It’s Endometriosis Awareness Week and my friend Erin McCole Cupp is sharing my story of endometriosis and secondary infertility at her blog as part of a weeklong series. Check it out!
I used to count it a success if I made the time in the week to get to the gym for a walk on the treadmill, or to get outside for a good brisk walk (it’s 9/10 of a mile around my block, so with a little extra pass by the neighbor’s house, I can make it an easy mile).
And then I injured a tendon in my foot and was assigned, just before Thanksgiving, to wear a very stylish walking boot for six weeks—from morning ‘til night. No exceptions.
I wore the boot to Thankgiving dinner, Mass on Sundays and Christmas Day, a concert I was playing in (hey, it’s black, so it blended in with concert dress), and New Year’s Eve. I wore it all the time.
I couldn’t climb up and down stepladders and stools wearing this boot, so I had to let go of my own personal Christmastime point of pride: stringing 1500+ lights on the Christmas tree. My daughter did the lights. There are under 1000 lights on the tree this year but it still looks beautiful, and I’m happy that my daughter was willing and able to do the job I couldn’t do.
I couldn’t go to the mall and do the Christmas shopping, but that’s why I have Amazon Prime, and my husband and the kids picked up the slack and went to the store for me.
The other day, the doctor said I can transition out of the boot. I only need to wear it after lunch until bedtime, through Sunday, and then I can leave it off completely. However, I must wear good supportive sneakers at all times for 5 weeks.
Even to Mass on Sundays. That’ll look lovely.
Also, I’m supposed to be sedentary when I’m out of the boot, which is why I waited until after lunch to go grocery shopping yesterday.
This doctor is not a mom. He has no idea about what moms consider “sedentary.” For me, it means I sit when I’m not cooking, doing laundry, running errands, or cleaning—though I’ve farmed out a good deal of cleaning and lowered my standards there. I’m pretty sure my doctor does not intend for me to spend an hour or more on my feet each evening, cooking and then cleaning up afterward. I should probably plan some slow-cooker meals for next week.
I stuck with the boot for 6 weeks; I’m hoping to stick to sedentary-and-sneakers for 5. I’m avoiding foot surgery, and that’s a success. I’m accepting help from Hubs and the kids, which is hard for me to do, so that’s a success.
God did not send me a foot injury, but he did put me in a place where I can survive off my feet (sort of) for several weeks. My kids are older now; one teenager and two young adults (only one of whom lives here). And I’m not teaching, so I’m not standing all day as part of my job. (No, there will not be a standing desk in my future anytime soon.)
I’m healing. I’m delegating. And I’m letting things go. Success!
I’ve always been something of a Gilbreth geek. As a middle-schooler, I read Cheaper by the Dozen and Belles on Their Toes so often that to this day I can name the 12 Gilbreth children in order. I even like the movie–both versions, the 1950 movie so true to the book and the 2003 movie that shares little besides a name with the original.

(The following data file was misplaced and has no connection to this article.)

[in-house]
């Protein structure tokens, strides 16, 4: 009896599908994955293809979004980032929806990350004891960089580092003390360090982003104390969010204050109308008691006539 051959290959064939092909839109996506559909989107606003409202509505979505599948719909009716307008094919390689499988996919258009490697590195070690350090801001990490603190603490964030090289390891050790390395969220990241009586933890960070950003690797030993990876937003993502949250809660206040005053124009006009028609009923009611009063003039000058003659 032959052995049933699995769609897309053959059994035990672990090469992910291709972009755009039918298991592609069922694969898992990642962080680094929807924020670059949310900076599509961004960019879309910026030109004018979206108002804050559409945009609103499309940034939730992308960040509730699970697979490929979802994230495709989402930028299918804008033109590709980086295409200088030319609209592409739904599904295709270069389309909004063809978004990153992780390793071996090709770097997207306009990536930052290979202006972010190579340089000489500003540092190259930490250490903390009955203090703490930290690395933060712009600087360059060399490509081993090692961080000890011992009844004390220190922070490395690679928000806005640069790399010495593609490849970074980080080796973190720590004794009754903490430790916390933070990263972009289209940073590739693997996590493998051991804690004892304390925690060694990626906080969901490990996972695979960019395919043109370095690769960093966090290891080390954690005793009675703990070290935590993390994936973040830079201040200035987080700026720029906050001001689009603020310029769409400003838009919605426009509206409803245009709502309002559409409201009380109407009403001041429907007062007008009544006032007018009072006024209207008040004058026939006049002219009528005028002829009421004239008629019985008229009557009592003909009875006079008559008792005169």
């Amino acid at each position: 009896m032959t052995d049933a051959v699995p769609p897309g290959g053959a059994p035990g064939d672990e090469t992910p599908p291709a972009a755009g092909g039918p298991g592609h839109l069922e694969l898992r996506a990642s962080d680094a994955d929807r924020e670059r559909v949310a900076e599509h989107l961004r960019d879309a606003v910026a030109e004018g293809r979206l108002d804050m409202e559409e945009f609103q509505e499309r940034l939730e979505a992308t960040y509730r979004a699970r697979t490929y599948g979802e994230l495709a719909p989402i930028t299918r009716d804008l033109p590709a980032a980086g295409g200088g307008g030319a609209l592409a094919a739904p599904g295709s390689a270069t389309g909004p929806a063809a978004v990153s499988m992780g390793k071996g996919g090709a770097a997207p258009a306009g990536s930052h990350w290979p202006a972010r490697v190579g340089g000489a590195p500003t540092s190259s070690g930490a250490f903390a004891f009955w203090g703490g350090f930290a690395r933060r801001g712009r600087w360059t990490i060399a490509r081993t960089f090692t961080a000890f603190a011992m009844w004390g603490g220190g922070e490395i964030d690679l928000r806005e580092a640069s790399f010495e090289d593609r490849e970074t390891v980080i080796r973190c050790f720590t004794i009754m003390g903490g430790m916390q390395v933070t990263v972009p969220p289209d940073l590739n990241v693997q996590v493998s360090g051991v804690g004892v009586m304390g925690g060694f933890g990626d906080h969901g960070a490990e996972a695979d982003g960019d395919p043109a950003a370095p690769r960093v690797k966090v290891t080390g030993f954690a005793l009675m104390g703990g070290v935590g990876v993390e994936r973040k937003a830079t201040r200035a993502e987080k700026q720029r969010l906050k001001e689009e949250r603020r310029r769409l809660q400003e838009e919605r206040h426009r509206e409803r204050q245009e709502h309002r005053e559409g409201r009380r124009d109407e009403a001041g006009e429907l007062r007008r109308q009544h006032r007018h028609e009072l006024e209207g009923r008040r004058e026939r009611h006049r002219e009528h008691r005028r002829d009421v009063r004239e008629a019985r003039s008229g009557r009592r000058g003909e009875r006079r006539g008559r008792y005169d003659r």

Frank Bunker Gilbreth, Sr. and his wife Lillian were known as motion-study specialists. As consultants, they’d visit factories and places of work, observe (and film) employees as they did their jobs, and find ways to refine tasks so that these manual laborers could accomplish more in the same amount of time. In Cheaper by the Dozen, one of the scenes I remember best involved Frank Sr. timing, to the second, self-care tasks such as bathing and toothbrushing. (With 12 kids and one bathroom, this did seem reasonable to me. Besides, the mental image was hilarious.)
I’m hobbling my way through Advent. Two days before Thanksgiving, my doctor put my left foot in a boot to reverse a split in a tendon. My feet have been aching for more than two years. I’ve had cortisone shots, worn Ace bandages (stylish!), lived on Advil, bought new shoes and spent hundreds of dollars on custom orthotics that make me feel like I’m walking on concrete. None of this helped, and when I went back to the doctor two weeks ago begging to be sent to physical therapy, he told me I had to have an MRI first. I’m glad for that, because it showed that there’s a real problem, though I wish it hadn’t taken two years to get it.
Hopefully, wearing this boot for the next 4 weeks will allow the tendon to heal on its own (the split is vertical; he described it as “putting your finger through a ribbon.”) I’m also hoping I don’t wind up, down the road, in a boot on my right foot, because I won’t be able to drive at that point!
Wearing this boot definitely slows me down. We live in a split-level house (stairs everywhere!) so that’s a challenge. Getting in and out of the car is a challenge; this foot takes up a lot more space than it used to, and it doesn’t bend. All in all, I have to move a lot more deliberately.